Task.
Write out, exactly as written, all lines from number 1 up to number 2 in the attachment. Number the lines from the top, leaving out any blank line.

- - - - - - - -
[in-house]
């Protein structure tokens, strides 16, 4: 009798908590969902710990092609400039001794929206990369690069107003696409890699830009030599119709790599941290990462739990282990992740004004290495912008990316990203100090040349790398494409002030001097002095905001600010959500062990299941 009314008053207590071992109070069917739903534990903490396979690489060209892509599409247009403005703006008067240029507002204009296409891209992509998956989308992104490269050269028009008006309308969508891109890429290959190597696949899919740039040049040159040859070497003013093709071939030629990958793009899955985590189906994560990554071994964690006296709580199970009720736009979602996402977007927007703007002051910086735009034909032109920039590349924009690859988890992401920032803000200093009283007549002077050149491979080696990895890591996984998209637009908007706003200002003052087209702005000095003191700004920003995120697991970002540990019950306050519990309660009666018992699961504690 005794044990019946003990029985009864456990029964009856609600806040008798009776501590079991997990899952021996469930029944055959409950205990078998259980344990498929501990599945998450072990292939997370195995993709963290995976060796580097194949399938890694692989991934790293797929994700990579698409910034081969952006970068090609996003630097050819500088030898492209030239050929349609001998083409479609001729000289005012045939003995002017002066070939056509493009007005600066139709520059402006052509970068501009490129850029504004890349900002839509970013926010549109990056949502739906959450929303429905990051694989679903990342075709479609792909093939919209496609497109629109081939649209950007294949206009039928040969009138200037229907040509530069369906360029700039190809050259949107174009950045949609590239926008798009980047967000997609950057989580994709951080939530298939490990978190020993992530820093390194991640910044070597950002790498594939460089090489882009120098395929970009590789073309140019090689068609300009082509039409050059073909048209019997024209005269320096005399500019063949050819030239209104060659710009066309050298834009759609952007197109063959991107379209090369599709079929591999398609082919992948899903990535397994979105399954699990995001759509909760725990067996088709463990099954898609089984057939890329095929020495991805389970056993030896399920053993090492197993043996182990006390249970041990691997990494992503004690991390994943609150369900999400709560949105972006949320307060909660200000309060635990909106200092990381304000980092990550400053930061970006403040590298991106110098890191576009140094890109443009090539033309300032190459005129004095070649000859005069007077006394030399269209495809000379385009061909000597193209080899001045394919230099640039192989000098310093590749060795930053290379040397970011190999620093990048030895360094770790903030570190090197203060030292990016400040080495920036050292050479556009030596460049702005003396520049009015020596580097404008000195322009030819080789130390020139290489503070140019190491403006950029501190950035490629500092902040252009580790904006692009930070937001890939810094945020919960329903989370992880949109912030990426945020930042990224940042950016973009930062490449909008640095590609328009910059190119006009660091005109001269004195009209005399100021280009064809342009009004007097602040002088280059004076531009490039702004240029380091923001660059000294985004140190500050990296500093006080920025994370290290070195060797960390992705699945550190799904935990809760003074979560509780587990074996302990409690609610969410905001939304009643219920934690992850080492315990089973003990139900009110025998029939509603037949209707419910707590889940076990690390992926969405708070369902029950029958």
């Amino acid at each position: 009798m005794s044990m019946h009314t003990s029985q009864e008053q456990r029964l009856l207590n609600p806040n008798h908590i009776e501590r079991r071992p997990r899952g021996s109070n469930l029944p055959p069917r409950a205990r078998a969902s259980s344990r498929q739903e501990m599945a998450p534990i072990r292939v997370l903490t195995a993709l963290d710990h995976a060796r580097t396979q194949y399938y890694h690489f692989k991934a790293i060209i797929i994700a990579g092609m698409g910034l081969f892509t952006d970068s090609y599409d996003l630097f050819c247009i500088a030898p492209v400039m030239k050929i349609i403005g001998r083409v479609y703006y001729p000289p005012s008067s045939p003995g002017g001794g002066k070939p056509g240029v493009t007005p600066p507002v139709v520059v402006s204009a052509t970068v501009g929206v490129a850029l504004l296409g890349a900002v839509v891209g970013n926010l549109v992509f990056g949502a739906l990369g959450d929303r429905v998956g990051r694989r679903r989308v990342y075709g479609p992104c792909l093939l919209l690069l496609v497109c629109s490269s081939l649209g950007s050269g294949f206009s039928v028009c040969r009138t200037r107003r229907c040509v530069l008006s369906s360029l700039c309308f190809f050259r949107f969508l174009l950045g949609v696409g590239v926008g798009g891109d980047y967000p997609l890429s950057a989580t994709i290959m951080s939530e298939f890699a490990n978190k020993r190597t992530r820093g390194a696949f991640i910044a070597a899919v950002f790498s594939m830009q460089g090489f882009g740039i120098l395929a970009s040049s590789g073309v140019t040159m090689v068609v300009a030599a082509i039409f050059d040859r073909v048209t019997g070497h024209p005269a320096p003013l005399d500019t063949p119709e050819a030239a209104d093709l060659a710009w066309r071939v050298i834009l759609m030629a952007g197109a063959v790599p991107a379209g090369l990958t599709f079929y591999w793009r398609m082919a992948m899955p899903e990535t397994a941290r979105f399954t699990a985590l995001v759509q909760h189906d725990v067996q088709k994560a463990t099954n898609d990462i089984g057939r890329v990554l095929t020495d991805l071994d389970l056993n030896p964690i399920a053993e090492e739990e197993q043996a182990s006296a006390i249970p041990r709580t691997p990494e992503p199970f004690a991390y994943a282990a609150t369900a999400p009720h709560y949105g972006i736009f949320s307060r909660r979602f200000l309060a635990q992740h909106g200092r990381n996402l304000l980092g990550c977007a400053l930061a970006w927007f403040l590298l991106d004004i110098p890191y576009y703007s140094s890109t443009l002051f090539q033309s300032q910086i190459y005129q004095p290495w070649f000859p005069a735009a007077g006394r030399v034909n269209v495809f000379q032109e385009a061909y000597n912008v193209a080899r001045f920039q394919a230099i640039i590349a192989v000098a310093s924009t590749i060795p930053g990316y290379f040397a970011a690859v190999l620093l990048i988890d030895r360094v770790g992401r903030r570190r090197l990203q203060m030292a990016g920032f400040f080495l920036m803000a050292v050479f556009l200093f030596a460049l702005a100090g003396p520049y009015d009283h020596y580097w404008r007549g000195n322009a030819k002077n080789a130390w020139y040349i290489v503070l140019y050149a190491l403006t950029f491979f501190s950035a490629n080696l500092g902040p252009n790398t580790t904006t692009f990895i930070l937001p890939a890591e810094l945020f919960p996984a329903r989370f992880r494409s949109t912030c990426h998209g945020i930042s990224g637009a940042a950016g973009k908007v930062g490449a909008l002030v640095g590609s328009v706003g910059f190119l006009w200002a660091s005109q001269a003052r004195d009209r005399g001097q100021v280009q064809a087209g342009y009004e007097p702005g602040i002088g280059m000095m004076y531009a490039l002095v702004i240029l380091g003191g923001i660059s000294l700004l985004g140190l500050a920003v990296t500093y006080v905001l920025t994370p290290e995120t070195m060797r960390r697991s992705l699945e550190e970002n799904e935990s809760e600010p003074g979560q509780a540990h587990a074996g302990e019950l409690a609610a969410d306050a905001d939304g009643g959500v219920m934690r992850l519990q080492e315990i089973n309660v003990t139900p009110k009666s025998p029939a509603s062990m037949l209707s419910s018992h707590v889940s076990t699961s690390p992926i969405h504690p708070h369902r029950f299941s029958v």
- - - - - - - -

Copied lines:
[in-house]
């Protein structure tokens, strides 16, 4: 009798908590969902710990092609400039001794929206990369690069107003696409890699830009030599119709790599941290990462739990282990992740004004290495912008990316990203100090040349790398494409002030001097002095905001600010959500062990299941 009314008053207590071992109070069917739903534990903490396979690489060209892509599409247009403005703006008067240029507002204009296409891209992509998956989308992104490269050269028009008006309308969508891109890429290959190597696949899919740039040049040159040859070497003013093709071939030629990958793009899955985590189906994560990554071994964690006296709580199970009720736009979602996402977007927007703007002051910086735009034909032109920039590349924009690859988890992401920032803000200093009283007549002077050149491979080696990895890591996984998209637009908007706003200002003052087209702005000095003191700004920003995120697991970002540990019950306050519990309660009666018992699961504690 005794044990019946003990029985009864456990029964009856609600806040008798009776501590079991997990899952021996469930029944055959409950205990078998259980344990498929501990599945998450072990292939997370195995993709963290995976060796580097194949399938890694692989991934790293797929994700990579698409910034081969952006970068090609996003630097050819500088030898492209030239050929349609001998083409479609001729000289005012045939003995002017002066070939056509493009007005600066139709520059402006052509970068501009490129850029504004890349900002839509970013926010549109990056949502739906959450929303429905990051694989679903990342075709479609792909093939919209496609497109629109081939649209950007294949206009039928040969009138200037229907040509530069369906360029700039190809050259949107174009950045949609590239926008798009980047967000997609950057989580994709951080939530298939490990978190020993992530820093390194991640910044070597950002790498594939460089090489882009120098395929970009590789073309140019090689068609300009082509039409050059073909048209019997024209005269320096005399500019063949050819030239209104060659710009066309050298834009759609952007197109063959991107379209090369599709079929591999398609082919992948899903990535397994979105399954699990995001759509909760725990067996088709463990099954898609089984057939890329095929020495991805389970056993030896399920053993090492197993043996182990006390249970041990691997990494992503004690991390994943609150369900999400709560949105972006949320307060909660200000309060635990909106200092990381304000980092990550400053930061970006403040590298991106110098890191576009140094890109443009090539033309300032190459005129004095070649000859005069007077006394030399269209495809000379385009061909000597193209080899001045394919230099640039192989000098310093590749060795930053290379040397970011190999620093990048030895360094770790903030570190090197203060030292990016400040080495920036050292050479556009030596460049702005003396520049009015020596580097404008000195322009030819080789130390020139290489503070140019190491403006950029501190950035490629500092902040252009580790904006692009930070937001890939810094945020919960329903989370992880949109912030990426945020930042990224940042950016973009930062490449909008640095590609328009910059190119006009660091005109001269004195009209005399100021280009064809342009009004007097602040002088280059004076531009490039702004240029380091923001660059000294985004140190500050990296500093006080920025994370290290070195060797960390992705699945550190799904935990809760003074979560509780587990074996302990409690609610969410905001939304009643219920934690992850080492315990089973003990139900009110025998029939509603037949209707419910707590889940076990690390992926969405708070369902029950029958």